According to the DOJ’s complaint, Cigna artificially inflated the risk scores of its Medicare Advantage members — and thereby obtained higher risk-adjusted capitation payments from CMS than it was entitled — through an initiative dubbed its “360 Home Visit” program. Cigna contracted with vendors to conduct nurse-practitioner home visits to plan members across the country. Based on each visit, the vendor completed a Cigna-created form that included a check-the-box, multipage list of a wide range of medical conditions. Cigna then had its coding teams identify diagnosis codes purportedly corresponding to the medical conditions recorded on the forms and submitted them to CMS, claiming and receiving higher capitation payments as a result, the DOJ alleges.
Cigna allegedly structured the 360 program to capture “lucrative diagnosis codes” that would “significantly increase” its capitation payments. Indeed, the purpose of the visits was “administrative code capture and not chronic care or acute care management,” according to an internal Cigna communication quoted in the DOJ complaint. In fact, Cigna allegedly prohibited the vendors from providing any treatment or care. It also targeted members who were “likely to yield the greatest risk score increases” for the visits, according to the DOJ.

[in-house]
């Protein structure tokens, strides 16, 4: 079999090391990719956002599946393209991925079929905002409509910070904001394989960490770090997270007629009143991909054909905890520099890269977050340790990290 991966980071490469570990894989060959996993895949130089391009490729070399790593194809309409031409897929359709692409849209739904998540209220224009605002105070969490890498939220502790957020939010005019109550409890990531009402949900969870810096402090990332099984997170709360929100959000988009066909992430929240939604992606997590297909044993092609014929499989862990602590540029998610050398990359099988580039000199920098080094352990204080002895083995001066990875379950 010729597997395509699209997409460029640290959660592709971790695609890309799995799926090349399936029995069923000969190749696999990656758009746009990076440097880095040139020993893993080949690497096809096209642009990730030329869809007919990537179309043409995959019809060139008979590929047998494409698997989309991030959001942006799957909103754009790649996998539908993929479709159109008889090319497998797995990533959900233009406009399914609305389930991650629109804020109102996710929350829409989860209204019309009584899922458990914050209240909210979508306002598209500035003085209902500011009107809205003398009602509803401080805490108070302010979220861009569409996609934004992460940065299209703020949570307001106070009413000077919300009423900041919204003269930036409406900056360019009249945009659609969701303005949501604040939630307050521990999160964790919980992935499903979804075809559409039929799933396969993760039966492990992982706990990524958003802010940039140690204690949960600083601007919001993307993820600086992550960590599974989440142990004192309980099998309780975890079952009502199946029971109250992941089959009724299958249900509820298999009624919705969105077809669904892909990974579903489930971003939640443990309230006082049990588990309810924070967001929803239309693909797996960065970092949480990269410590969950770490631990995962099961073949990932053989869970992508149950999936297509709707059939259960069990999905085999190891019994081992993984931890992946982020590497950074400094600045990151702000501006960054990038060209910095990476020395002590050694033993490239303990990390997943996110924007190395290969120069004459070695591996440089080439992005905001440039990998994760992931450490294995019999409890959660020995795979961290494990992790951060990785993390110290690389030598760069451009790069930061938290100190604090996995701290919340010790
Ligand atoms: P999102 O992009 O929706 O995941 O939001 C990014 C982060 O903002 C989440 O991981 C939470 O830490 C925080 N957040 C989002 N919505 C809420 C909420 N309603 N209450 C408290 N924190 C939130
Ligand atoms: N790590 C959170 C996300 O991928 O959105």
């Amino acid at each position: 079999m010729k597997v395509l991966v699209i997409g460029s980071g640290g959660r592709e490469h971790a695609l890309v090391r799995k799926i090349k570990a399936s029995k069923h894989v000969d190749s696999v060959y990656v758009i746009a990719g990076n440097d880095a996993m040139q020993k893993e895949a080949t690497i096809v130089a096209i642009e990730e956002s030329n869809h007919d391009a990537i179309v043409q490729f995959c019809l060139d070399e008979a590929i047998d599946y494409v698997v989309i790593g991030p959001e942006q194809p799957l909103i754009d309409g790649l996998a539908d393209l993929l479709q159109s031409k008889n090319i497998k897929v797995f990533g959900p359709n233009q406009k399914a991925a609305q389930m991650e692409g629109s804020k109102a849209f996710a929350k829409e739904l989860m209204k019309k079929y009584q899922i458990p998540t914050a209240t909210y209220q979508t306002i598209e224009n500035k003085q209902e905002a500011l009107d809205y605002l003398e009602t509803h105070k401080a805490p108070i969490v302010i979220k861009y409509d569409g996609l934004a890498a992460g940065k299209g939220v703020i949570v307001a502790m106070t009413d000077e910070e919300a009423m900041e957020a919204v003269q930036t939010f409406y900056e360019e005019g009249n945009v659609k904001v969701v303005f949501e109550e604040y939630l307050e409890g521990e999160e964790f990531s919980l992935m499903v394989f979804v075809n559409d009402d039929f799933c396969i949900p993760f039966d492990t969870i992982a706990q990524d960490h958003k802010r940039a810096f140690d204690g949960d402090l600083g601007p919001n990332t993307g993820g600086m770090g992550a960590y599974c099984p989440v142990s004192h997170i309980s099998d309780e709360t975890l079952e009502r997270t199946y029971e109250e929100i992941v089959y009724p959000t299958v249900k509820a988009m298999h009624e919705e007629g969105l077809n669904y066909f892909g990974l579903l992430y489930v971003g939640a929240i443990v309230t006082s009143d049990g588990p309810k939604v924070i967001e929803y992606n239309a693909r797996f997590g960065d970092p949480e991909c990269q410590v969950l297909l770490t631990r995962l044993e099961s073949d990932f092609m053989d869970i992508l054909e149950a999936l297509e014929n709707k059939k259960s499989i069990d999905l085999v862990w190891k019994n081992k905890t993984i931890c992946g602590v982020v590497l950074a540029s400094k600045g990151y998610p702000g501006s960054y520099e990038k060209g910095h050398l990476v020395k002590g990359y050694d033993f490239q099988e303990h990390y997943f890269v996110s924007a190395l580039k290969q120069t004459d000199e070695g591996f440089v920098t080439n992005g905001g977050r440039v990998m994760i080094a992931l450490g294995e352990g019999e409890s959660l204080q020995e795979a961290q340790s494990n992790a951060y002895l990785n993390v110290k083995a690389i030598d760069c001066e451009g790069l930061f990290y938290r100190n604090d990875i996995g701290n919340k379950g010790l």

Invalid diagnoses codes
Cigna knew that many of the box-checked medical conditions “could not be reliably diagnosed in a home setting and without extensive diagnostic testing or imaging,” the DOJ complaint alleges. Cigna also allegedly knew that the vendors lacked the equipment to conduct any such testing or imaging in patients’ homes.
Moreover, Cigna allegedly prohibited vendors from ordering diagnostic tests or referring patients to healthcare providers, despite knowing that they spent limited time with the members and did not conduct comprehensive physical examinations or have access to full medical histories.
Instead, Cigna allegedly instructed the vendors to rely primarily on the patients’ own self-assessments and responses to various screening questions. It also pressured the vendors to record “high-value diagnoses” and identified medical conditions that the company supposedly believed were “often underdiagnosed” and pushed vendors to box-check them, the DOJ claims.